Old Joseph Ratzinger, who is now Pope Benedict the Sixteenth, made a pronouncement this week at Regensburg University in Germany in which he quoted a 14th century Byzantine emperor. The Emperor said, as quoted by Ratzinger, that the Moslems spread their faith only at the tip of a sword. I am amazed that the German Pope would make such remarks reflecting so poorly on the Moslem faith. Has the Pope forgotten the Crusades when Moslems were also put to the sword? Has the Pope forgotten the Inquisition when Jews in Europe were burned at the stake for their failure to convert to Christianity? Does Herr Ratzinger remember Joan of Arc? Does Herr Ratzinger also remember Galileo?

But in addition to the Pope’s onslaught against the Moslems, we now have the august George W. Bush proclaiming that much of the Moslem faith is given to “Islamic fascism.” Can anyone blame the Moslems for detecting another Crusade sponsored by the Vatican and by the Republican party of the United States? And then, should we wonder why Catholic Churches around the world will become targets of suicide bombers? And what about such a bomber appearing in St. Peter’s Square when the Pope waves from his window periodically?

Ratzinger and Bush have put the entire Catholic Church at risk from those “Islamo-Fascists.” In the meantime, neither has the Pope made a convincing case with respect to his joining the Nazi Party during World War II, nor has Bush explained his copout to the National Guard during the Vietnam War. Perhaps these men were made for each other.

And while we are at it, please do not dismiss the German Pope’s addiction to meddling in political affairs. In 2004, he meddled in American politics by advising that communion could be withheld from John Kerry, a devout Catholic. Kerry’s sin was that he did not oppose abortion in every possible case, such as rape or incest. Consider also that the Pope asked that Turkey be denied membership in the European Union because it is a non-Christian secular country. And consider Ratzinger’s interference this year in an Italian election having to do with birth control devices.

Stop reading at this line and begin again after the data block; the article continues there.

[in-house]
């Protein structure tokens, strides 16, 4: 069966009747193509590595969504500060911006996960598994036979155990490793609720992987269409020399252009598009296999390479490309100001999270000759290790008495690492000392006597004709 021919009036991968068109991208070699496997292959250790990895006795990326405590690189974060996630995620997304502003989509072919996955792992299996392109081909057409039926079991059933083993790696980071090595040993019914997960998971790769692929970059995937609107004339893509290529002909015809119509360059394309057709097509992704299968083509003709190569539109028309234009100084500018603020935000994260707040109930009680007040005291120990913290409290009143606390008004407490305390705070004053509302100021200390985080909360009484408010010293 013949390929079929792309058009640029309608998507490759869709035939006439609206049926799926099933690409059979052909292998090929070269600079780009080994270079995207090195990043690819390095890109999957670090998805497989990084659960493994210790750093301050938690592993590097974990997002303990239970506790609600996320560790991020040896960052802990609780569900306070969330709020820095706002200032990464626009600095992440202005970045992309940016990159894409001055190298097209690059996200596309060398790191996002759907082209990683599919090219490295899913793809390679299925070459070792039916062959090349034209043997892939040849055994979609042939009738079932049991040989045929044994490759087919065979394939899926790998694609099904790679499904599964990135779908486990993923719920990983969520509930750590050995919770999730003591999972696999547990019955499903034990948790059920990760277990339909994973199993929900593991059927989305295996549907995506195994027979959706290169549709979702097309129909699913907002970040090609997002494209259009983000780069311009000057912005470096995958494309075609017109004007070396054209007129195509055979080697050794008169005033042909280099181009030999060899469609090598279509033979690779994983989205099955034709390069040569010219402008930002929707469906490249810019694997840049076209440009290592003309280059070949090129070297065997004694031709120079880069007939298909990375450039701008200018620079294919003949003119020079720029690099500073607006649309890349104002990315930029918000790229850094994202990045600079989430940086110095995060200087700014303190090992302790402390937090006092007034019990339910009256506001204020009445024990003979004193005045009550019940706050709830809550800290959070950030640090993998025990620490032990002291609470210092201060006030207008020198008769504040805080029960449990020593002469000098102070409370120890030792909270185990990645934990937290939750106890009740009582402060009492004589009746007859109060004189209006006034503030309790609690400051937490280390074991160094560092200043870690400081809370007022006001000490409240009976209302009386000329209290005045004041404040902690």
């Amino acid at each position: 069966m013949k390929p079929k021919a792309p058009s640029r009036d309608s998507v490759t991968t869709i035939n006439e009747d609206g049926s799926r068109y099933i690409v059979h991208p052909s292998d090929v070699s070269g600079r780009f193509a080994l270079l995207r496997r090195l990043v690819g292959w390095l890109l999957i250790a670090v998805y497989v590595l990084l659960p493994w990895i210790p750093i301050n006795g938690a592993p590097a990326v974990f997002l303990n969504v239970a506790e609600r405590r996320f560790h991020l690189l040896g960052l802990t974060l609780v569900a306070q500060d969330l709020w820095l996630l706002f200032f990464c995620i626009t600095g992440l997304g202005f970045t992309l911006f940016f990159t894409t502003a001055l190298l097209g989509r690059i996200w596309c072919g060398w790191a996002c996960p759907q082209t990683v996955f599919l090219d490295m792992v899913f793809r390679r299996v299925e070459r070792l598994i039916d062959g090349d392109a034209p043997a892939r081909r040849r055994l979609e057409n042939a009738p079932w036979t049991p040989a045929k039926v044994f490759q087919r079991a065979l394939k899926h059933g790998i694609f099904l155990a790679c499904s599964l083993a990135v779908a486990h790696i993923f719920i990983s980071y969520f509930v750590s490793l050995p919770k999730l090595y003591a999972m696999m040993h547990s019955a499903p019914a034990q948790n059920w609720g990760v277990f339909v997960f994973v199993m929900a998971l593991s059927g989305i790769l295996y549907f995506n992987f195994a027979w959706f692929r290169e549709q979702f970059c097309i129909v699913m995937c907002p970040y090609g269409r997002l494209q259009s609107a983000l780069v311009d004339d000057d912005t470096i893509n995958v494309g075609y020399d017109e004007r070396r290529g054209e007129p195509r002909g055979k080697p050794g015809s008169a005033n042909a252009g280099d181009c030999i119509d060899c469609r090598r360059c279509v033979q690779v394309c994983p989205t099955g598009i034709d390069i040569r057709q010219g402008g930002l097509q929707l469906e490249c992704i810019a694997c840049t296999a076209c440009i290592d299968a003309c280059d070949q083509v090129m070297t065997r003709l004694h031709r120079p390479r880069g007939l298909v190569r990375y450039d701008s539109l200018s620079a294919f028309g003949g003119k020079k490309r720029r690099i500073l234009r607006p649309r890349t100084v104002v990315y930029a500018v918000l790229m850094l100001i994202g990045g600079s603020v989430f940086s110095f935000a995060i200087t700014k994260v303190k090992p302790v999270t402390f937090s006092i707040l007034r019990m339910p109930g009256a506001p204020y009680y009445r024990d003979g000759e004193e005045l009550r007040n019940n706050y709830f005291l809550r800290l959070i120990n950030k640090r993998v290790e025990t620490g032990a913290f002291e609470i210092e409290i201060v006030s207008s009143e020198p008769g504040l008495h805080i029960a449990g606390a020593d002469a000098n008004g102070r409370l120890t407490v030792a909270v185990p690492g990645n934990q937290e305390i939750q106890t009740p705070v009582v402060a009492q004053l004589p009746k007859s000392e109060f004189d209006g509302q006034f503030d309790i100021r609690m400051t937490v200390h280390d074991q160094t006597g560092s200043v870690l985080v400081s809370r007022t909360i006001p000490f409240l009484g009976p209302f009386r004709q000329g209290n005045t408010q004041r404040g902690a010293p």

If George Bush had read history, he would find that the Fascist movement was established in the 1920’s by Benito Mussolini as a political party. Its members wore black shirts. I suspect that in Iraq and in the rest of the world, if you see a man with olive skin wearing a black wool shirt in 120 degree temperature, he should be tortured and beheaded on the ground that he is one of those Islamo-Fascists. All of this should be done while singing, “Onward Christian Soldiers.” With Bush and Ratzinger hard at work, it makes grabbing the third rail extremely tempting.

This week the Guardian of London reports that during his reign over the Catholic Church, the Pope has called Buddhists “Masturbators of the mind.” Remember, this comes from the celibate Vicar of Rome. This non-believer is going to rely on prayer to relieve his astonishment.

The point that must be made here, is that every religion tells its worshipers that it is a religion of love. That assertion has oxymoronic qualities to it. While the adherents to the religion claim that it is a religion of love, the fact is that it is often a matter of hatred and war. Consider also the Moslem hatred for Christians and for the Jews. Consider the mutual hatred in India between the Hindus and the Moslems. Consider the intra-Moslem debate between the Shias and the Sunnis which is now proceeding to a civil war in Iraq. And consider the Christian onslaught as represented by the United States and its allies against the Moslems who reside in Iraq. Are all of these acts exhibits of peace and love?

Likewise, in this country, there seems to be no love lost between the various branches of the Christian faith. They rarely hold inter-denominational congregations preferring to claim that those other religionists who call themselves Christians, can’t possibly get to heaven because they don’t worship exactly as we do.

But all of the dislike and hatred among the religionists pales in comparison with their denunciations of those of us who are non-believers. They call us agnostics which we freely admit. When we are called atheists we plead guilty on all counts. They call us godless which is precisely the case. While all these things are true – and the nonbelievers make no apologies for them – the godless ones generally speaking are good citizens. They pay their taxes, they vote, and they serve their country in wartime, which is not the case with the current Christian President and Vice President of the United States.